Haunted House II 3D (Mean Hamster 2002) D+
This game really fills a void in the Atari 5200 library, considering there aren't many adventures for the system (much less scary ones). Haunted House II 3D is an expanded version of the original Atari 2600 game. The graphics are better and the house is larger, but the basic premise remains the same. You control a pair of square eyes, trying to collect all the treasures in the house and get the heck out of there. You can light a candle by pressing a button, which will reveal any hidden objects lying around. As you wander through the house, you will encounter spiders, bats, skeletons, and ghosts. Their movements are unpredictable, but they don't pursue you from room to room. Sometimes one will appear from out of nowhere -- which is not fair at all. A sword is available for protection, but you can't collect items while holding it. So what is the "3D" all about? Actually, it's a bit of a stretch. Unlike the original Haunted House, each screen is a separate room (there's no scrolling) with psuedo-3D walls and doors in the background. But it's just eye candy - the gameplay is still completely 2D. As a matter of fact, the "rendered" rooms are more confusing than anything else. Haunted House II is challenging, but it's not polished enough to merit an average grade. Graphical break-up, hit-and-miss collision detection, and inconsistent speed all hamper the action. One minute you're flying around the screen, then suddenly you've slowed to a crawl. Sound effects include footsteps and thunder, but these are sloppy. Haunted House II 3D does deliver in terms of challenge. There are two houses to complete, and just trying to finish the first one kept me playing for quite a while.
Frankenstein: The Monster Returns (Bandai 1990) C-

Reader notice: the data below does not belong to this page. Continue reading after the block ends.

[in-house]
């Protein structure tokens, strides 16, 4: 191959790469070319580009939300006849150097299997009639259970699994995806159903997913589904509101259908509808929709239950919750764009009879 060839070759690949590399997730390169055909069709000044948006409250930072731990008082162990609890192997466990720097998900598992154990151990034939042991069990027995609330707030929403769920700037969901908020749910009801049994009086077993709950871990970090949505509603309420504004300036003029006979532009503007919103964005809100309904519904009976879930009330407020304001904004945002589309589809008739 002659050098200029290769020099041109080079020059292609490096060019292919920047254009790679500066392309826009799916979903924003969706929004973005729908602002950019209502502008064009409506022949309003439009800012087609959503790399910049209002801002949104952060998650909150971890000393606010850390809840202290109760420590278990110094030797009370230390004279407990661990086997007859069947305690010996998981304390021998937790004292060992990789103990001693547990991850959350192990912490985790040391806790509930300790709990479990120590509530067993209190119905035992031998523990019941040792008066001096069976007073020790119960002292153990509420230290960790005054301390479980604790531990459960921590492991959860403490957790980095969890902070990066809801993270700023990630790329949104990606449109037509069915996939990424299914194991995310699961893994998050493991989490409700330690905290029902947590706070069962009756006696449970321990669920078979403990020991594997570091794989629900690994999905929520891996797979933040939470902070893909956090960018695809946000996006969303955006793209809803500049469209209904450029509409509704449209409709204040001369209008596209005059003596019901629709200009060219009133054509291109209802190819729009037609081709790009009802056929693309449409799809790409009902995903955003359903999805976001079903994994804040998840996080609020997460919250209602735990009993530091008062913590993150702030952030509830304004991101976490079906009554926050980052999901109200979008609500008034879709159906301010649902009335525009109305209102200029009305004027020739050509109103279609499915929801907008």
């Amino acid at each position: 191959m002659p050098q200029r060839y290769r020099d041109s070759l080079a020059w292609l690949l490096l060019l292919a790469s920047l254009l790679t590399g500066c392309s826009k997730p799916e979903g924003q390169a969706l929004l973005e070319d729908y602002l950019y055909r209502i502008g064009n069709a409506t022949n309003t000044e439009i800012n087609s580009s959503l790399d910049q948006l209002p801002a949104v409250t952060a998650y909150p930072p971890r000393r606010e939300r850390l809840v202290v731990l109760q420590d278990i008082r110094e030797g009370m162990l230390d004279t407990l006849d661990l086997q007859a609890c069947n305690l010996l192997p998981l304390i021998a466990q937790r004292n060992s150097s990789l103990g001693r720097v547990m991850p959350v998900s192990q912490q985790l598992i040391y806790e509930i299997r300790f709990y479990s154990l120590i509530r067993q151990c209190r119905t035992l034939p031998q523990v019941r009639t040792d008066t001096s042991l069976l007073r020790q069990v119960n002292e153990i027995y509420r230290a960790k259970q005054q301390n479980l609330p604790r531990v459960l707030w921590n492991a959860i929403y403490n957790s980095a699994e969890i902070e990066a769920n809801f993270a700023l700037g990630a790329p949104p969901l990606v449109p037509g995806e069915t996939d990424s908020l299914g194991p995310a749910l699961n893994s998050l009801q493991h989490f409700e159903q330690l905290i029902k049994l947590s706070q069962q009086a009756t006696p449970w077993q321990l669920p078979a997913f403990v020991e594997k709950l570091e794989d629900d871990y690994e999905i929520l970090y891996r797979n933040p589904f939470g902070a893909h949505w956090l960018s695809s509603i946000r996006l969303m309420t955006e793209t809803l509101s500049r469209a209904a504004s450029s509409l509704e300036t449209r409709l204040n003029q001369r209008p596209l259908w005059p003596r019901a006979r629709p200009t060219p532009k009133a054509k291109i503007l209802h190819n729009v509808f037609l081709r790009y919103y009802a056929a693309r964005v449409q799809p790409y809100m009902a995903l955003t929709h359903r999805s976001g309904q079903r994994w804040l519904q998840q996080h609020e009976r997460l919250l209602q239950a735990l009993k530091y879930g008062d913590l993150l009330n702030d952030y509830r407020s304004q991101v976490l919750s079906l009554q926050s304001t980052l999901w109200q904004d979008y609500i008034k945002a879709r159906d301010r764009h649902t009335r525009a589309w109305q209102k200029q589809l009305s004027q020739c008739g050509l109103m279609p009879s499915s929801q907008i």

No, you do not play as the Frankenstein monster in this game. Instead you assume the role of a noble warrior attempting to rescue a beautiful girl who was carried off by the creature. Ever notice how the damsel in distress is always an attractive babe? If she were ugly, would all the knights just say "too bad" and go back to drinking their mead? Wouldn't it be refreshing to see a hero risk life and limb to save a girl with a nice personality? How many butt-ugly video game maidens have gone unsaved? Won't you help? Speaking of ugly, Frankenstein shows his mug in the opening cut-scene but doesn't truly emerge again until the final boss battle. In his pursuit you'll travel through townships, forests, graveyards, castles, and hell dimensions. You'll battle lizards, trolls, floating eyeballs, and even jumping gravestones! Yes, that is stupid. You'll defend yourself with swords and small clubs which look more like chicken legs. The controls are a little stiff and I had a hard time explaining to my friends how to do the jump-kick. You'll spend a lot of time fighting bosses, mainly because they can absorb an endless number of hits. Some of these creatures are mythological in nature (demon horse, medusa), but you'll also face a floating head, a werewolf, and a vampire. At least the game has variety going for it. Bosses tend to say boss-like things, like "Only a fool would dare to challenge me! Prepare to meet your doom!" Unfortunately the dialogue is displayed letter-by-letter, and it's so slow you feel as if you're watching a daisy wheel printer. Get on with it, man!! The tone is somewhat dark and the music is in minor-key, but the game isn't particularly spooky. You get several continues and a password, and there's a nice high score screen. It's not bad, but Frankenstein: The Monster Returns feels more like a run-of-the-mill side-scroller than a horror epic.